13. Kester Guy & Anton Belgrave, 2012. "Fiscal Multiplier in Microstates: Evidence from the Caribbean," International Advances in Economic Research, Springer;International Atlantic Economic Society, vol. 18(1), pages 74-86, February.
    14. David Cronin & Kieran McQuinn, 2021. "The (pro-) cyclicality of government consumption in the EU and official expectations of future output growth: new evidence," International Economics and Economic Policy, Springer, vol. 18(2), pages 331-345, May.
    15. Carlos Fonseca Marinheiro, 2010. "Fiscal sustainability and the accuracy of macroeconomic forecasts: do supranational forecasts rather than government forecasts make a difference?," GEMF Working Papers 2010-07, GEMF, Faculty of Economics, University of Coimbra.
    16. Ngai, Victor, 2012. "Stability and Growth Pact and Fiscal Discipline in the Eurozone," Working Papers 12-10, University of Pennsylvania, Wharton School, Weiss Center.

  3. Carlos Marinheiro, 2006. "Ricardian Equivalence, Twin Deficits, and the Feldstein-Horioka puzzle in Egypt," GEMF Working Papers 2006-07, GEMF, Faculty of Economics, University of Coimbra.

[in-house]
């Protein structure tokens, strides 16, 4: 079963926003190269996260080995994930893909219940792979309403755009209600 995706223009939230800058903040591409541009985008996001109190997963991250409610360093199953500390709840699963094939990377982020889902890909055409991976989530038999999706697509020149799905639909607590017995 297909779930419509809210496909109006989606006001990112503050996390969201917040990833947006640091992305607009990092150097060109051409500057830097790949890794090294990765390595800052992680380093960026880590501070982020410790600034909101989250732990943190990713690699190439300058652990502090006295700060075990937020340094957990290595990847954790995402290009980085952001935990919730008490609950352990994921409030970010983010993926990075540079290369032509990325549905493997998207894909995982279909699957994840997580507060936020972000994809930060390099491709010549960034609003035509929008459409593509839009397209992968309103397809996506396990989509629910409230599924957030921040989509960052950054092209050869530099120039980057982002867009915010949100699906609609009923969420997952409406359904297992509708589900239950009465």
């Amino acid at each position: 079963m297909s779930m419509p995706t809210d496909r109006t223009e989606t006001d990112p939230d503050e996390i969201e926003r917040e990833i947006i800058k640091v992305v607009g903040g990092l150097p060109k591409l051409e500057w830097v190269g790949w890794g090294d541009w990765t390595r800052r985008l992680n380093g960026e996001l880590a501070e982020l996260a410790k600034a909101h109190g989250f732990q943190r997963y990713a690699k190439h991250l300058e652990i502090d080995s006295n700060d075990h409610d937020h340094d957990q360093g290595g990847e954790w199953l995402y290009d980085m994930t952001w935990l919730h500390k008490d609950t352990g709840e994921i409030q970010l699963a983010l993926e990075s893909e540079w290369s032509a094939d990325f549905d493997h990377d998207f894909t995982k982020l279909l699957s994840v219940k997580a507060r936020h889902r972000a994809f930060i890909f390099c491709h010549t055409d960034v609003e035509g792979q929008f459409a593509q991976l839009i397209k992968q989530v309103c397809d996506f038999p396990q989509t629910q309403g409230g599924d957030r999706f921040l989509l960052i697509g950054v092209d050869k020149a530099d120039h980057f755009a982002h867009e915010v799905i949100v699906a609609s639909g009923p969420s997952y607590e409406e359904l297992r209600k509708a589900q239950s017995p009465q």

Cited by:

    1. Ahmet Atilla UĞUR & Pelin KARATAY, 2009. "İkiz Açıklar Hipotezi: Teorik Çerçeve ve Hipoteze Yönelik Yaklaşımlar," Sosyoekonomi Journal, Sosyoekonomi Society, issue 2009-1.
    2. Nurgun Topalli & İbrahim Dogan, 2016. "The structure and sustainability of current account deficit: Turkish evidence from regime switching," The Journal of International Trade & Economic Development, Taylor & Francis Journals, vol. 25(4), pages 570-589, June.
    3. Manamba Epaphra, 0. "The Twin Deficits Hypothesis: An Empirical Analysis for Tanzania," Romanian Economic Journal, Department of International Business and Economics from the Academy of Economic Studies Bucharest, vol. 20(65), pages 2-34, September.
    4. Piotr Misztal, 2011. "The Feldstein-Horioka Hypothesis in Countries with Varied Levels of Economic Development," Contemporary Economics, University of Economics and Human Sciences in Warsaw., vol. 5(2), June.
    5. Gabrisch, Hubert, 2011. "On the Twin Deficits Hypothesis and the Import Propensity in Transition Countries," IWH Discussion Papers 20/2011, Halle Institute for Economic Research (IWH).
    6. Algieri, Bernardina, 2013. "An empirical analysis of the nexus between external balance and government budget balance: The case of the GIIPS countries," Economic Systems, Elsevier, vol. 37(2), pages 233-253.
    7. Wirasti, Anisha & Widodo, Tri, 2017. "Twin Deficit Hypothesis and Feldstein-Horioka Hypothesis: Case Study of Indonesia," MPRA Paper 77442, University Library of Munich, Germany.